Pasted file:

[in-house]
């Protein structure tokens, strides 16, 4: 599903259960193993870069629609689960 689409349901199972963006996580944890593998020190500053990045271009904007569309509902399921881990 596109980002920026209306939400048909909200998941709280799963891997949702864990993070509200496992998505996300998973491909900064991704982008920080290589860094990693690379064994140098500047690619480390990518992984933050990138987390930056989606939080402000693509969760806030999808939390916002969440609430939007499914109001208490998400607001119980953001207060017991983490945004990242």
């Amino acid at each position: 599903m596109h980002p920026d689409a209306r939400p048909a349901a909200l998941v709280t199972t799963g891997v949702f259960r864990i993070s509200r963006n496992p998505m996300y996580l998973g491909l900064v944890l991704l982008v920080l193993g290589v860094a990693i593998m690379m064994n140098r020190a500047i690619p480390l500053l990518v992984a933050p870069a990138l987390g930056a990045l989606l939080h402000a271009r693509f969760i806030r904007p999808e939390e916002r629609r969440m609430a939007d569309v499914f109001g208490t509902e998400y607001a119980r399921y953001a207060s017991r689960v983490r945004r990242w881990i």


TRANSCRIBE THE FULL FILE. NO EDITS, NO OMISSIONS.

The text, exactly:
[in-house]
């Protein structure tokens, strides 16, 4: 599903259960193993870069629609689960 689409349901199972963006996580944890593998020190500053990045271009904007569309509902399921881990 596109980002920026209306939400048909909200998941709280799963891997949702864990993070509200496992998505996300998973491909900064991704982008920080290589860094990693690379064994140098500047690619480390990518992984933050990138987390930056989606939080402000693509969760806030999808939390916002969440609430939007499914109001208490998400607001119980953001207060017991983490945004990242």
């Amino acid at each position: 599903m596109h980002p920026d689409a209306r939400p048909a349901a909200l998941v709280t199972t799963g891997v949702f259960r864990i993070s509200r963006n496992p998505m996300y996580l998973g491909l900064v944890l991704l982008v920080l193993g290589v860094a990693i593998m690379m064994n140098r020190a500047i690619p480390l500053l990518v992984a933050p870069a990138l987390g930056a990045l989606l939080h402000a271009r693509f969760i806030r904007p999808e939390e916002r629609r969440m609430a939007d569309v499914f109001g208490t509902e998400y607001a119980r399921y953001a207060s017991r689960v983490r945004r990242w881990i």